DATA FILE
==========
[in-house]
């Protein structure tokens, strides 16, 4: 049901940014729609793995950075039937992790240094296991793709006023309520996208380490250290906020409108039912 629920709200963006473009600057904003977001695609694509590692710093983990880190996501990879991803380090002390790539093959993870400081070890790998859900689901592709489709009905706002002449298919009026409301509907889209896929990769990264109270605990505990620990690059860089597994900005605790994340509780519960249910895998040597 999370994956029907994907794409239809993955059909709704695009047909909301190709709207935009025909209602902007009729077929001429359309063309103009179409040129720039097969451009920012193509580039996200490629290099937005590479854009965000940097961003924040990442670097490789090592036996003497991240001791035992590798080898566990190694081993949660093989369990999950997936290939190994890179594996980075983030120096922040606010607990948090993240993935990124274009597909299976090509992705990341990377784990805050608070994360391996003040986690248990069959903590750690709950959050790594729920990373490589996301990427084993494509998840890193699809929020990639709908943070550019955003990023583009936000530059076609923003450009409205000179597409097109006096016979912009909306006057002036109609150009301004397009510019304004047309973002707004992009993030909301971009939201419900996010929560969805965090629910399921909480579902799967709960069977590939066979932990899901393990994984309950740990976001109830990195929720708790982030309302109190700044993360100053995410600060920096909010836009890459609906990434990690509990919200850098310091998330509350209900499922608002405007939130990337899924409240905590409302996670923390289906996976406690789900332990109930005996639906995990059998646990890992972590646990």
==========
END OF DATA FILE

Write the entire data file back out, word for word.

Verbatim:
[in-house]
């Protein structure tokens, strides 16, 4: 049901940014729609793995950075039937992790240094296991793709006023309520996208380490250290906020409108039912 629920709200963006473009600057904003977001695609694509590692710093983990880190996501990879991803380090002390790539093959993870400081070890790998859900689901592709489709009905706002002449298919009026409301509907889209896929990769990264109270605990505990620990690059860089597994900005605790994340509780519960249910895998040597 999370994956029907994907794409239809993955059909709704695009047909909301190709709207935009025909209602902007009729077929001429359309063309103009179409040129720039097969451009920012193509580039996200490629290099937005590479854009965000940097961003924040990442670097490789090592036996003497991240001791035992590798080898566990190694081993949660093989369990999950997936290939190994890179594996980075983030120096922040606010607990948090993240993935990124274009597909299976090509992705990341990377784990805050608070994360391996003040986690248990069959903590750690709950959050790594729920990373490589996301990427084993494509998840890193699809929020990639709908943070550019955003990023583009936000530059076609923003450009409205000179597409097109006096016979912009909306006057002036109609150009301004397009510019304004047309973002707004992009993030909301971009939201419900996010929560969805965090629910399921909480579902799967709960069977590939066979932990899901393990994984309950740990976001109830990195929720708790982030309302109190700044993360100053995410600060920096909010836009890459609906990434990690509990919200850098310091998330509350209900499922608002405007939130990337899924409240905590409302996670923390289906996976406690789900332990109930005996639906995990059998646990890992972590646990």